ATOM Queensland has recently learned of the passing of renowned media educator Barrie McMahon, in Perth Tuesday 16 May.
Media education as we know it today, would not exist without the contribution of Barrie McMahon. He has been hugely influential across Australia, and internationally – particularly in Canada, and also in the UK.
Barrie built a production studio caravan in 1972, hooked it up to the back of a truck, and toured Western Australian schools establishing a P-12 media curriculum as he went from school to school. As he travelled, he established the great Australian tradition in media education of ‘learning by doing’. Media production became the focus, rather than formal pen and paper examinations. Students would learn about the media by making media.
He wrote the WA curriculum, trained the teachers and talked universities into providing degree-based training programs. For much of the 1970s and 1980s, Western Australia was a leader in media education.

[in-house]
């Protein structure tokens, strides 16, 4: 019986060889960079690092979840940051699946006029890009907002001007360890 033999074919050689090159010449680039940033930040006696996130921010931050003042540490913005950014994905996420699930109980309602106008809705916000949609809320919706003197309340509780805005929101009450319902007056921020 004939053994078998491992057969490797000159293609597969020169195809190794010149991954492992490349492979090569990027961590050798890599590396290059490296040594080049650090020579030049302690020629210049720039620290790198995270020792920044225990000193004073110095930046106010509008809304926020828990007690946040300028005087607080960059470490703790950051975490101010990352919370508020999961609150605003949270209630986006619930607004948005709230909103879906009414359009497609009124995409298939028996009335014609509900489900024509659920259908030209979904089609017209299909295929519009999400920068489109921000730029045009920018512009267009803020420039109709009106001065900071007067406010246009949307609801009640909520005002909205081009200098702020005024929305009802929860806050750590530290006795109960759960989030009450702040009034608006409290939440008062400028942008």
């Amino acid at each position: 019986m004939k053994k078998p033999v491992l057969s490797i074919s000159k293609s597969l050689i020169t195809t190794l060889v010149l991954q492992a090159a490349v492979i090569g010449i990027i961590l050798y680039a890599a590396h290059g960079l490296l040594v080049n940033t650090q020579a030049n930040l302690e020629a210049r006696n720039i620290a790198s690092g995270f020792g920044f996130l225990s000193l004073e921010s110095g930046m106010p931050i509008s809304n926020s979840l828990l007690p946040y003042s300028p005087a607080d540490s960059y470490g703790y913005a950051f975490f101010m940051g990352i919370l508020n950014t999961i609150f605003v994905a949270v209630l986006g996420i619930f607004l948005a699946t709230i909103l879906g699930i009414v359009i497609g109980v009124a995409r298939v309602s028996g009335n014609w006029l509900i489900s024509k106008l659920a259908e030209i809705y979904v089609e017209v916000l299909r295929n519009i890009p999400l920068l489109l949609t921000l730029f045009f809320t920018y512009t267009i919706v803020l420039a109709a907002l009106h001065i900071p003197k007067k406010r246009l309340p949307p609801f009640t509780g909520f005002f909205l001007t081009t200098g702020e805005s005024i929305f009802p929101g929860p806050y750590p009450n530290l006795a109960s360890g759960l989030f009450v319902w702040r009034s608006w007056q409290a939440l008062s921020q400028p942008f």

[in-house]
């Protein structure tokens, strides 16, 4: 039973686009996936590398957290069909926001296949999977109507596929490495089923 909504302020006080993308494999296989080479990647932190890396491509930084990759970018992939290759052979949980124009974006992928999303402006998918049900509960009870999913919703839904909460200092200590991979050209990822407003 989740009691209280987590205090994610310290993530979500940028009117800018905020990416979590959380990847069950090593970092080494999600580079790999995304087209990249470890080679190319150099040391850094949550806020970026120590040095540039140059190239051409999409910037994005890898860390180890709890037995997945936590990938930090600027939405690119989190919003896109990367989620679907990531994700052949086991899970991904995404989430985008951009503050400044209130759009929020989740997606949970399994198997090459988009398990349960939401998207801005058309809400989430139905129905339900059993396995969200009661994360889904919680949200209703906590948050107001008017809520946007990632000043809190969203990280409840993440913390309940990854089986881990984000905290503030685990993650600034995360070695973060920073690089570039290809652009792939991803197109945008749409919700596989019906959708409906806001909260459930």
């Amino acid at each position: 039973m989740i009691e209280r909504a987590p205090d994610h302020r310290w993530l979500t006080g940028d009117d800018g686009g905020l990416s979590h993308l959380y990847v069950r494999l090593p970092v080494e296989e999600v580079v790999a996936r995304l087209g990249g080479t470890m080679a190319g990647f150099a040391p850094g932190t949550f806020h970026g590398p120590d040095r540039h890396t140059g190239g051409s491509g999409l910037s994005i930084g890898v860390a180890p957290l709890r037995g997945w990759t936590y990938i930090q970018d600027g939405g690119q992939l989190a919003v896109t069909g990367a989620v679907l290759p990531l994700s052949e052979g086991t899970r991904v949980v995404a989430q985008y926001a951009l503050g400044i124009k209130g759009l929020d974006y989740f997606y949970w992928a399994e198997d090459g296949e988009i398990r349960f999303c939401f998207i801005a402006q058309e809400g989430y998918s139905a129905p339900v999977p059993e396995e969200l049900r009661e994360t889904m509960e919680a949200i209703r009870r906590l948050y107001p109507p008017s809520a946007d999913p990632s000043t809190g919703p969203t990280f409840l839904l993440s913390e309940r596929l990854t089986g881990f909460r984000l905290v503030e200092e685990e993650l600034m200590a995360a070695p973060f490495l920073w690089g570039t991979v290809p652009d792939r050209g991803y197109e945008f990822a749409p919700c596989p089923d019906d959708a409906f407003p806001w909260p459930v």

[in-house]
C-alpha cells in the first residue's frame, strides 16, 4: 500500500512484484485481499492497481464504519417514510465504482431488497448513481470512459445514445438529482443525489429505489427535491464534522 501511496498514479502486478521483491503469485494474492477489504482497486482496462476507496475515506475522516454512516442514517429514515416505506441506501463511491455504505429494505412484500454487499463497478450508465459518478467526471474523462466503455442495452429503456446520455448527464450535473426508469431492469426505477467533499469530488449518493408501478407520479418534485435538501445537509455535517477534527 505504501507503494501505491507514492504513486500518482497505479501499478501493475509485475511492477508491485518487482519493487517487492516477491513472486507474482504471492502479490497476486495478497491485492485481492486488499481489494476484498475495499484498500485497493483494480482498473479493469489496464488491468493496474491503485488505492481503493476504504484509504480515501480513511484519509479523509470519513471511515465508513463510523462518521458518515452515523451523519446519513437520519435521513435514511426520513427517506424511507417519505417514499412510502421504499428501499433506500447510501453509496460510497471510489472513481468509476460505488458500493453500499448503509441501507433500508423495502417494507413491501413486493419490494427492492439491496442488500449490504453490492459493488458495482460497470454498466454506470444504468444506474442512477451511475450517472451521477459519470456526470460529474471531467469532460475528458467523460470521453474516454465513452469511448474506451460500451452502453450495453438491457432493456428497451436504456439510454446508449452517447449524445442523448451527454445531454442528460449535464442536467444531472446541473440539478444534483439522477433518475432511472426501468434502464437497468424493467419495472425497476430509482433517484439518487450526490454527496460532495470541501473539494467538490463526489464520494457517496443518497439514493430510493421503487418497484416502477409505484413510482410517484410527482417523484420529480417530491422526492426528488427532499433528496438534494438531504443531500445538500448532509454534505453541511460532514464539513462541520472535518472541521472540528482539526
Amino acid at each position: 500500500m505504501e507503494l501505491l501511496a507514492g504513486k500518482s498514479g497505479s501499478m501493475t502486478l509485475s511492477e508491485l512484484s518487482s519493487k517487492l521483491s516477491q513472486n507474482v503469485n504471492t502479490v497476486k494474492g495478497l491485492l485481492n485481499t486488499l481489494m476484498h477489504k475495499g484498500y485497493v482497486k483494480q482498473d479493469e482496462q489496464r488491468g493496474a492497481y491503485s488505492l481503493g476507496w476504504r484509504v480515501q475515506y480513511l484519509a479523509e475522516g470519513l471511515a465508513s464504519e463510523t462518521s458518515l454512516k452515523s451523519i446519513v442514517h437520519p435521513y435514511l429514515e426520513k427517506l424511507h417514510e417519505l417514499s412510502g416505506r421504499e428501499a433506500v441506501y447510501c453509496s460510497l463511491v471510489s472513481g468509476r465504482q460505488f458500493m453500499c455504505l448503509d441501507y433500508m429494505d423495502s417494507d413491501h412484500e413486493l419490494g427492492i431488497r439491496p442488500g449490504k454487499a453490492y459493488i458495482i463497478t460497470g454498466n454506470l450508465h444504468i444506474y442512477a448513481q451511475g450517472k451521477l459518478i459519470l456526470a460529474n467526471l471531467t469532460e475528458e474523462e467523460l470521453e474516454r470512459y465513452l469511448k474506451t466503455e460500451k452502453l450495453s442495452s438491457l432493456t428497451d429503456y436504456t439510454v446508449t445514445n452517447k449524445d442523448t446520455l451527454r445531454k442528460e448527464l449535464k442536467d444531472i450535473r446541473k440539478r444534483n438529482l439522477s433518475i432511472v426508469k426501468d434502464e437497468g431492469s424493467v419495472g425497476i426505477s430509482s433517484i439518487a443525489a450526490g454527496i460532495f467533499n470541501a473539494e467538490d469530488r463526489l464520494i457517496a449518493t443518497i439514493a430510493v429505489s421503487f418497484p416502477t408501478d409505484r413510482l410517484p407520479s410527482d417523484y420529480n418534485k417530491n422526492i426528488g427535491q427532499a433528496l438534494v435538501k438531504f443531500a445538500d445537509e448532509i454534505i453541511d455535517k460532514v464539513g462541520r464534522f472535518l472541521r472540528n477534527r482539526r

When Barrie co-wrote the Real Images textbook with fellow West Australian media teacher Robyn Quin in the mid-1980s, he brought to Australian media education two influential strands of thought: semiotics and post-structuralism. Through Real Images, Australian students learned of media codes and conventions, meaning and ideology in the media. Queensland teachers took up the book with enthusiasm. In fact, Real Images remains in use in many Queensland Film, Television and New Media classrooms today. The basic pedagogy remains as fresh now as it was then.
ATOM QLD and Queensland media teachers recognise the huge influence that Barrie has had, and his loss is felt. He was really the father of media education in Australia.
The executive of ATOM QLD on behalf of Media Educators in Queensland, extend our sympathy and pay tribute to Barrie McMahon. We send our condolences to the McMahon family and our ATOM WA peers.